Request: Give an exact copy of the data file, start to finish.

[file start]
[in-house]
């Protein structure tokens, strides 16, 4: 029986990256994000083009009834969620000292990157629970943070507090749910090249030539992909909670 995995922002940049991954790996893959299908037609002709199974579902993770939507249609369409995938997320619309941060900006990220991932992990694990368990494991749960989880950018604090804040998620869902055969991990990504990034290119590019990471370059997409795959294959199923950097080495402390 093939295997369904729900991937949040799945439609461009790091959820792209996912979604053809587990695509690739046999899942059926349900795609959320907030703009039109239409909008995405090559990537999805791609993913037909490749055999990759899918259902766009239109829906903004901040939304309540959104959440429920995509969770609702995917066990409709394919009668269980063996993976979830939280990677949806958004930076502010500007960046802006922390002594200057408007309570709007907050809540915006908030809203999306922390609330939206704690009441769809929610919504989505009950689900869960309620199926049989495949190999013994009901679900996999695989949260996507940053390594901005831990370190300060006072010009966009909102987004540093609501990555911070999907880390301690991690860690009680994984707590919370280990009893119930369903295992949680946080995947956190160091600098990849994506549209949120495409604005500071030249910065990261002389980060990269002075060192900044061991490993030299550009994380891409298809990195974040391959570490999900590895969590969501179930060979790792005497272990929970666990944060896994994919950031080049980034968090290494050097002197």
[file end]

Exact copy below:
[in-house]
């Protein structure tokens, strides 16, 4: 029986990256994000083009009834969620000292990157629970943070507090749910090249030539992909909670 995995922002940049991954790996893959299908037609002709199974579902993770939507249609369409995938997320619309941060900006990220991932992990694990368990494991749960989880950018604090804040998620869902055969991990990504990034290119590019990471370059997409795959294959199923950097080495402390 093939295997369904729900991937949040799945439609461009790091959820792209996912979604053809587990695509690739046999899942059926349900795609959320907030703009039109239409909008995405090559990537999805791609993913037909490749055999990759899918259902766009239109829906903004901040939304309540959104959440429920995509969770609702995917066990409709394919009668269980063996993976979830939280990677949806958004930076502010500007960046802006922390002594200057408007309570709007907050809540915006908030809203999306922390609330939206704690009441769809929610919504989505009950689900869960309620199926049989495949190999013994009901679900996999695989949260996507940053390594901005831990370190300060006072010009966009909102987004540093609501990555911070999907880390301690991690860690009680994984707590919370280990009893119930369903295992949680946080995947956190160091600098990849994506549209949120495409604005500071030249910065990261002389980060990269002075060192900044061991490993030299550009994380891409298809990195974040391959570490999900590895969590969501179930060979790792005497272990929970666990944060896994994919950031080049980034968090290494050097002197």